Seeking out support

Have you ever been going through a hard season, and got the impression that people are a bit uncomfortable with your sadness? Or have you sometimes sensed that people just want to tidy up your messy emotions and ‘box off’ your painful questions in case they start upsetting anyone’s faith too?

If so, I am sorry – I am sorry if that has ever been your experience in any social setting, but especially if it has been your experience in church at times, like me. Sometimes the bravest decision might be swerving away from some of those situations for a while to protect your heart. Friends, I have made decisions to stop attending church services for a while myself during the seasons when our losses have been very fresh, and there is no shame in that at all.

But at the same time, can I encourage you not to disengage completely? Instead, seek out those friends, leaders or mentors who will support you well, listen without judgement, and resist the urge to ‘fix’ everything fast, understanding that real healing takes time. 

For me, this was found in a small group of girlfriends from my church who I have met with regularly to chat and pray together for many years, and also with support from a christian counselor. But, I also wonder what it would look like for broader expressions of church to embrace the broken-hearted too?

What kind of communities are we building?

I love the passage in Romans 12:15 (NIV) where Paul teaches that we should Rejoice with those who rejoice; mourn with those who mourn’. 

It sounds so simple doesn’t it? But I think it’s actually a pretty tough call. Because, whenever you are rejoicing, it’s hard to remember what it’s like to mourn, isn’t it? And equally, when you’re in the midst of mourning, it’s hard to stomach those around you who are rejoicing too.

Yet the more the years go by, the more convinced I become that in order to fully live the life of love that Jesus called us to, we must be willing to sit with people in their pain as well as share in their happy moments. 

If you’ve ever felt like you don’t belong, this series is for you! Every Monday, we’ll hear from someone who has also struggled to belong. Be sure to subscribe below to get The Scoop so you never miss a post! As a thank you, you’ll receive access to belonging-themed scripture cards and adult coloring pages in the free for you library!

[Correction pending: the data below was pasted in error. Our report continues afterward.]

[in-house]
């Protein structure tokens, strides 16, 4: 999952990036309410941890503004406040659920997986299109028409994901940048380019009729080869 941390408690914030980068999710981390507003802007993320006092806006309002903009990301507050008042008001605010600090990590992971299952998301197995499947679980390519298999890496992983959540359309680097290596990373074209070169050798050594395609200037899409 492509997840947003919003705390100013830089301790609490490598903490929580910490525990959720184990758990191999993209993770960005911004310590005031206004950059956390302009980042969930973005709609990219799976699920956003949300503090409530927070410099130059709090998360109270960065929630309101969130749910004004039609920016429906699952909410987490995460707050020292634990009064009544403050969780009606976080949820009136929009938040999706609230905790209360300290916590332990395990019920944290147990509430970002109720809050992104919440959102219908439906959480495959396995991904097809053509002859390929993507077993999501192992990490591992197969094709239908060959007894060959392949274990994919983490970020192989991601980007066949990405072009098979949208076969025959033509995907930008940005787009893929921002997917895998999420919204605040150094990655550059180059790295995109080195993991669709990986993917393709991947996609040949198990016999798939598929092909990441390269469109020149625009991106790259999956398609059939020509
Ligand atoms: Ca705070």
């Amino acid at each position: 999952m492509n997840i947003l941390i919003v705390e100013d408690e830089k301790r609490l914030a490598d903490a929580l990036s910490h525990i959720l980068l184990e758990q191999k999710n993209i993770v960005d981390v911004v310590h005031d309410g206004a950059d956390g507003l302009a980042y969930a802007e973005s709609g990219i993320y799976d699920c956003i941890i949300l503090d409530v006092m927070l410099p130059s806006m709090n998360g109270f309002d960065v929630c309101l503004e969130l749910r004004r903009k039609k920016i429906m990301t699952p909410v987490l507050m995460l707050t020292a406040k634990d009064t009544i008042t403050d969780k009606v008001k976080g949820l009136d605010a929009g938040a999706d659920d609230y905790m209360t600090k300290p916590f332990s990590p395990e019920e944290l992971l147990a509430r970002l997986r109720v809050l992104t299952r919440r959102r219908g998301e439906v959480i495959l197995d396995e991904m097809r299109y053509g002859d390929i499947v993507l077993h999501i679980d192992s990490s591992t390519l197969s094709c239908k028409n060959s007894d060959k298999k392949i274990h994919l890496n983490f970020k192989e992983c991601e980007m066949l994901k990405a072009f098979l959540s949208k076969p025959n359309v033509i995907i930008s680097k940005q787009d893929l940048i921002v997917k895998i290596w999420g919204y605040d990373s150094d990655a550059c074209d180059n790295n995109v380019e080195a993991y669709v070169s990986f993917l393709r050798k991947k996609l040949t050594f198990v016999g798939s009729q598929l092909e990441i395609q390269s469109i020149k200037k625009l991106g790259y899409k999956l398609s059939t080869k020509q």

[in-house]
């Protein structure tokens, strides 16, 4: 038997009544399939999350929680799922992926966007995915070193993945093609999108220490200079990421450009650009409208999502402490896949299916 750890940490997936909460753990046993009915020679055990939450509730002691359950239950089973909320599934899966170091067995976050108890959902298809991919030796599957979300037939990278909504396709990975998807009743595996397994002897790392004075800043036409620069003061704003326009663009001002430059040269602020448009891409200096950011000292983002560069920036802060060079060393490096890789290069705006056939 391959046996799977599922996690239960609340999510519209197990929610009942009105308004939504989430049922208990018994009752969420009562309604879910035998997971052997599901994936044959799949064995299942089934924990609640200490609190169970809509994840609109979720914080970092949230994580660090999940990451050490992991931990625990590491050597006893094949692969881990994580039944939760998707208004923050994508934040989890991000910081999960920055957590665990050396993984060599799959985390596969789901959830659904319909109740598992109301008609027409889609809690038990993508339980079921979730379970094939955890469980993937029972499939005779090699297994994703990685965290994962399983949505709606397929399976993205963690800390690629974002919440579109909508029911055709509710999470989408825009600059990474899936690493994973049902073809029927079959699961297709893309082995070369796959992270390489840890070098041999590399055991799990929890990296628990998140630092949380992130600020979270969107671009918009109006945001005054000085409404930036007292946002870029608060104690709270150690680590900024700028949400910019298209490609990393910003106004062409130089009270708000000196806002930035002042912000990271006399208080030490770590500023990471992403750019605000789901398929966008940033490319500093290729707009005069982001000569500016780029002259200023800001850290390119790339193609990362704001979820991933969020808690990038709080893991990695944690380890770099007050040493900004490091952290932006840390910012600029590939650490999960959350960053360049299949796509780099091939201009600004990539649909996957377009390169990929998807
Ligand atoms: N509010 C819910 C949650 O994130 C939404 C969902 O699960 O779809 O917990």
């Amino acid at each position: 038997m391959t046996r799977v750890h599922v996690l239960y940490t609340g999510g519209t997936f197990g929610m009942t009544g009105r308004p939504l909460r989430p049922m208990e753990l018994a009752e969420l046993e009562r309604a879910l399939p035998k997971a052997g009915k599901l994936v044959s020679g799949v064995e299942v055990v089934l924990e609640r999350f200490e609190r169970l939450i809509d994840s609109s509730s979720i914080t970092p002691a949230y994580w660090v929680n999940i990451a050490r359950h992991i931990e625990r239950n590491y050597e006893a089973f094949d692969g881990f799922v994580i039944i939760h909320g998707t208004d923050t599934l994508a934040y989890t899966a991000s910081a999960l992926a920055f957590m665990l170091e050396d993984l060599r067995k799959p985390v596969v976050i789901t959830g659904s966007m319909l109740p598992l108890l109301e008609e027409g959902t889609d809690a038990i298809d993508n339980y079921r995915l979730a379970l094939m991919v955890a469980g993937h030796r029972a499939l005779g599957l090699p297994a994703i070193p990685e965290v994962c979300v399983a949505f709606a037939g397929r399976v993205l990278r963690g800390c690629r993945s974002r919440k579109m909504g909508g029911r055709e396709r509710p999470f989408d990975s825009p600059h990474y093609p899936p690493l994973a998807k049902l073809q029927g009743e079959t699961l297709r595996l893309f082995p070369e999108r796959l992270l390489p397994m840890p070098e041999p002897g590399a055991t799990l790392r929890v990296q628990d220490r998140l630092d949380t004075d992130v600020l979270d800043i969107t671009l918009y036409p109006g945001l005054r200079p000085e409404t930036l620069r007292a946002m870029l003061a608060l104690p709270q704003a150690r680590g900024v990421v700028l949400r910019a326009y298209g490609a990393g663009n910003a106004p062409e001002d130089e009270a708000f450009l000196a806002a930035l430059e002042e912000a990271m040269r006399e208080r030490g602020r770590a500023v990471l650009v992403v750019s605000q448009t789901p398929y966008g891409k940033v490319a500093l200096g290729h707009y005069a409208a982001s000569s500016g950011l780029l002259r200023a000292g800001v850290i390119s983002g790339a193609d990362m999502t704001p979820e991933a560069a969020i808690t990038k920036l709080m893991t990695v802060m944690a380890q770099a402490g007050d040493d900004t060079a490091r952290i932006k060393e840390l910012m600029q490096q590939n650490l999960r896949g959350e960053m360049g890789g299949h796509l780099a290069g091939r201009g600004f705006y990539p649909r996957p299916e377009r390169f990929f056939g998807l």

Thanks! I can't wait to connect with you!

Meet Anna Kettle

Anna is an experienced Christian writer, blogger, and a multi award-winning marketing professional. During her career she has worked with a wide range of organisations, from government departments and household brands, to churches and the not-for profit sector.

Her first published book, ‘Sand Between Your Toes: Inspirations for a Slower, Simpler, More Soulful Life’ comes out in January 2021 (under Tyndale House) and is available for pre-order now. She can also be found regularly writing words to inspire hope on her blog, Notes on Life.
Anna is a recurrent miscarriage survivor, a coffee lover and bookworm, a travel enthusiast, music fan, a gatherer of people, and a big believer in the healing power of words.

She is married to husband Andy, and mum to their son Ben (aged 5). They live in the beautiful waterfront city of Liverpool, England.
You can find her at www.annakettle.com, and connect with her on Facebook, Instagram, and Pinterest.

*Feature Photo by Andrew Seaman on Unsplash

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Sarah K. Butterfield is an author, speaker, and ministry leader who has a heart for empowering women to grow in their faith and be intentional with their time. She and her husband and two boys live in San Diego, where she writes about pursuing a deeper relationship with God in the midst of motherhood.